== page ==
Polarities by Celine Duhamel, Director C.M.A.
By Celine Duhamel
On our last holiday away from the snow I found myself at a birthday party being introduced as a prospector.
Right away a fellow next to me admitted to having a claim and with a smile said he was protecting it from being mined. He also continued on about how great it was for camping.
I thought to myself here we go again. He’s obviously putting me on the wrong end of the debate over the environment vs mining issue and trying to portray himself as its savior.
So I replied that yes in the past there have been miners that left messes but that now we are held accountable for what we do by a lot of government regulations which require reclamation of disturbed ground and that things have changed from what they used to be in the “old days.”
He then proceeded to tell me about someone he knew who dredged. I replied that I knew of only a couple of places in B.C. where it was still allowed and they were not where he mentioned. I asked if this fellow had a free miner’s license. He said yes but later remarked that he doubted it.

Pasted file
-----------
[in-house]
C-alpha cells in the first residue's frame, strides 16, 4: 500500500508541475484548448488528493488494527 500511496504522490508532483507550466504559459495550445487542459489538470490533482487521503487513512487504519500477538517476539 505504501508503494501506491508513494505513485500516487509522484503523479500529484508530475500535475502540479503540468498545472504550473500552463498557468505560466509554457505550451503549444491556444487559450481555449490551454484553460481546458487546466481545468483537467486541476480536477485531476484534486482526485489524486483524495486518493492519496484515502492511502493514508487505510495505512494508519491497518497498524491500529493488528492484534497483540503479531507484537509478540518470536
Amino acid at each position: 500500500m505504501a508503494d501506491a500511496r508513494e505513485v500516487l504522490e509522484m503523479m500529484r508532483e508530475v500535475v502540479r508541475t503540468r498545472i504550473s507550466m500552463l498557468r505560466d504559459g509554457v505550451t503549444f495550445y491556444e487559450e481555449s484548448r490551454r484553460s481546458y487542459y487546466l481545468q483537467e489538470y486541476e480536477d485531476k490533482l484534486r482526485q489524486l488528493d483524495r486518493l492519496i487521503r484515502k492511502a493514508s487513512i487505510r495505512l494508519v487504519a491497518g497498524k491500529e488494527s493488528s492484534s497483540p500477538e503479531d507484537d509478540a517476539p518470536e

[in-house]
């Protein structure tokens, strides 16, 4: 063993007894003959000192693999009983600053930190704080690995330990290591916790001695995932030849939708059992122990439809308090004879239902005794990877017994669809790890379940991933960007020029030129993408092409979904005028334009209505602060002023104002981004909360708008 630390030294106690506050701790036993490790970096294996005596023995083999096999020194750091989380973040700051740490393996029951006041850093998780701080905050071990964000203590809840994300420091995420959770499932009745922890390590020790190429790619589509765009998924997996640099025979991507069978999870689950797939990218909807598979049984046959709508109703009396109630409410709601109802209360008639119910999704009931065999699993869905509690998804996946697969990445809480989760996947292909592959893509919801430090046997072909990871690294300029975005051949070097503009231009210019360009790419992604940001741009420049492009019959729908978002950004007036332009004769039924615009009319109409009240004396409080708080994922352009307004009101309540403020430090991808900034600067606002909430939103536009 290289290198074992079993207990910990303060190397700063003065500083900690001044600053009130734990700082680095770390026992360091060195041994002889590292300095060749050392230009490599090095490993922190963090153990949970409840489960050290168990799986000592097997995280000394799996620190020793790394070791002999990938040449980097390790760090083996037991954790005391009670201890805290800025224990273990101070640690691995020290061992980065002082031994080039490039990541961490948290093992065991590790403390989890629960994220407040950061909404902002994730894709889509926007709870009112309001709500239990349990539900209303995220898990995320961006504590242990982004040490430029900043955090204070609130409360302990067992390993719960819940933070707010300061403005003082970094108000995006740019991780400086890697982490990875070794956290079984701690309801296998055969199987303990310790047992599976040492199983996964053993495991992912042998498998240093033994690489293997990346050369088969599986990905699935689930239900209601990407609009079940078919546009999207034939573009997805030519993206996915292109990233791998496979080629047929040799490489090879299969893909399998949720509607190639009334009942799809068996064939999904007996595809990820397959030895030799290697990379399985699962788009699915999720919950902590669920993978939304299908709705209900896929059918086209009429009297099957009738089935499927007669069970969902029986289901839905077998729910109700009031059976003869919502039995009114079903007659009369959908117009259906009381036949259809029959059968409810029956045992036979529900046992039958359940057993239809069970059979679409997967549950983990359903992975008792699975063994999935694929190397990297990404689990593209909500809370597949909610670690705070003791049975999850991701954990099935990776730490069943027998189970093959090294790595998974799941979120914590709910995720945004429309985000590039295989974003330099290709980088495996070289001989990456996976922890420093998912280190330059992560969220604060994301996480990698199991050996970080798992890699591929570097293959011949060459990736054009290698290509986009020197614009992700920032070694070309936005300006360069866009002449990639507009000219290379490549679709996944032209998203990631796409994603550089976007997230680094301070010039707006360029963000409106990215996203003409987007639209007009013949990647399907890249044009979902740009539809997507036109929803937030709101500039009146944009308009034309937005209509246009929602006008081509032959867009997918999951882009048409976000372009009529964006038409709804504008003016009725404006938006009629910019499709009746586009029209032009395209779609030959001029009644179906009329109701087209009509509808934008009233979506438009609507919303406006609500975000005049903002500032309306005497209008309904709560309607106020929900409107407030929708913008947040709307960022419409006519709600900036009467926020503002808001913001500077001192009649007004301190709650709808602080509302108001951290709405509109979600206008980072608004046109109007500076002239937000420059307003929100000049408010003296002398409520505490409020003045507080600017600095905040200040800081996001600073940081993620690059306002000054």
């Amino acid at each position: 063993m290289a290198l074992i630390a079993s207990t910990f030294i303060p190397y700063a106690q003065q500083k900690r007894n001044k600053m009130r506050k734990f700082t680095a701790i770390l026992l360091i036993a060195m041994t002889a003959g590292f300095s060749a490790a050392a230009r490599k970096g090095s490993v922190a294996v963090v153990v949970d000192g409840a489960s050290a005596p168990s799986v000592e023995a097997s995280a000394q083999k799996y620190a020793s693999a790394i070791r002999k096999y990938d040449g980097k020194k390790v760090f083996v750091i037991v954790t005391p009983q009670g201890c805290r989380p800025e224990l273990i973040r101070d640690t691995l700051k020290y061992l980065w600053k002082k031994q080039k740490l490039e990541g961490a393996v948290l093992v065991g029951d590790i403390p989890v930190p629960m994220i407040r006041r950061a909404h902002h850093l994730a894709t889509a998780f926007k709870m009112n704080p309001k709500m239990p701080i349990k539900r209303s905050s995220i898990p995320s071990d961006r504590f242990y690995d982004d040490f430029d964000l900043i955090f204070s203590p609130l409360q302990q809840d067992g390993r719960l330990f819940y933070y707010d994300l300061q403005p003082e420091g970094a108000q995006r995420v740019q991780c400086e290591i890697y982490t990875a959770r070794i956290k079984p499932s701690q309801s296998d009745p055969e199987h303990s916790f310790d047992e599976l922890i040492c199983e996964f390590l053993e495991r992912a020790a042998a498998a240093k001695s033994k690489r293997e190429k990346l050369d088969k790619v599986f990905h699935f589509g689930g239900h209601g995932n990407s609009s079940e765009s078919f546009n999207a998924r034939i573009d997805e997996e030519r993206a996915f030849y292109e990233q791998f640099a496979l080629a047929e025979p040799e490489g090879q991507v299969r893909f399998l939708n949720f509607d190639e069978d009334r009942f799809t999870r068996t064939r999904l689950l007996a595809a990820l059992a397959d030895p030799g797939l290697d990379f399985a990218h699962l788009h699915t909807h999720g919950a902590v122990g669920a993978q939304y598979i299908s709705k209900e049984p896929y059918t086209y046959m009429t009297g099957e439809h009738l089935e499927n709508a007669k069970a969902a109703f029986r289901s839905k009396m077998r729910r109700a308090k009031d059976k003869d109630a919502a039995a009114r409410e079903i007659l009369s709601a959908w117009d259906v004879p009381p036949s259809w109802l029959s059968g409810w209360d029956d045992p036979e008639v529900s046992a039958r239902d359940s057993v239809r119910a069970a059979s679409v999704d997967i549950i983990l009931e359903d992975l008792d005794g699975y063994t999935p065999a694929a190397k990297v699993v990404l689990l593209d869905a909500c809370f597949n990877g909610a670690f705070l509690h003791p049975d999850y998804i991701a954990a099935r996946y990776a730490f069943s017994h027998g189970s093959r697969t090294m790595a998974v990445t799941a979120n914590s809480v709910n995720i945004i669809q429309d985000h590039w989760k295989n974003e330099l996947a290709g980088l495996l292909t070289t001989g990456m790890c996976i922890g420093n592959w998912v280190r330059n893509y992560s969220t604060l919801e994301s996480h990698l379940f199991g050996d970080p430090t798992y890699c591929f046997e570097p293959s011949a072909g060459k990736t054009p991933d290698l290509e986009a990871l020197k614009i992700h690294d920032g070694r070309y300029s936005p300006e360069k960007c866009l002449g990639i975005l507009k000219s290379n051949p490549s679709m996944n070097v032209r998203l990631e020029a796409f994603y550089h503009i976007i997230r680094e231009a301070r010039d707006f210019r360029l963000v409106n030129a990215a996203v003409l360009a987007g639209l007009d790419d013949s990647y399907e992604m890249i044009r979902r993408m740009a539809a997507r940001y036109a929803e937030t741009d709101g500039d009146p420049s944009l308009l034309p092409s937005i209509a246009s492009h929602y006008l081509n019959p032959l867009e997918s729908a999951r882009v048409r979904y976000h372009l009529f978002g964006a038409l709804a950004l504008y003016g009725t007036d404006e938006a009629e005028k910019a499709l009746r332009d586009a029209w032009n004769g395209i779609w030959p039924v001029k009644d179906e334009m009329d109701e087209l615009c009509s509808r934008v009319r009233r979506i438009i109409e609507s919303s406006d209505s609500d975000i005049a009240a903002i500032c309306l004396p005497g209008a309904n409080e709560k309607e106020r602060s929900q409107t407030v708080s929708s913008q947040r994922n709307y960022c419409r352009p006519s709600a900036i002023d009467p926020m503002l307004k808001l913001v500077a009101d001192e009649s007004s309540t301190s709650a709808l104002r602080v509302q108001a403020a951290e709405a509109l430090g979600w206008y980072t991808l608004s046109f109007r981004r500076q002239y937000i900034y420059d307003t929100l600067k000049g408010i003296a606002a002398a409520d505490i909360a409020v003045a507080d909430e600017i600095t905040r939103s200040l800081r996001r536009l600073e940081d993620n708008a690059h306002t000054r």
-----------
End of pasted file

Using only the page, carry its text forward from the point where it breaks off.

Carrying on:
He was still interested in dredging so I told him that for us we could not mine within 10 metres of the flood plain of a creek and that in any case there should not be any visible sediment entering the stream. He was surprised by this information.
So here you have it folks right from the trenches. A person with a free miner’s license and a claim but still ignorant of mining regulations and on his high horse spouting off negative misinformation on mining for all who’ll listen. I would bet money that he wears precious metal jewelry, owns a cell phone, a computer (with gold components) and perhaps even some gold crowns.
Like most placer miners, I realize that the environment is in distress and I like to think that I’m doing my part for the betterment of the ecology. Similarly we share the enjoyment of nature; but what I am concerned with is how miners are perceived by the general public. It is not the first time I have come across “nuisance stakers”, and there is no sense ranting and raving to them. I am hoping that in the future we can inspire trust by the way we do our mining.
Join the C.M.A. if you find that these principles fit your own. The advancement of our association does not rely on any one person but on all of its members. There is a need for a place where we can voice our opinions and perceptions to become a unified force in today’s society.
Thanks for listening.
Celine Duhamel, Director C.M.A.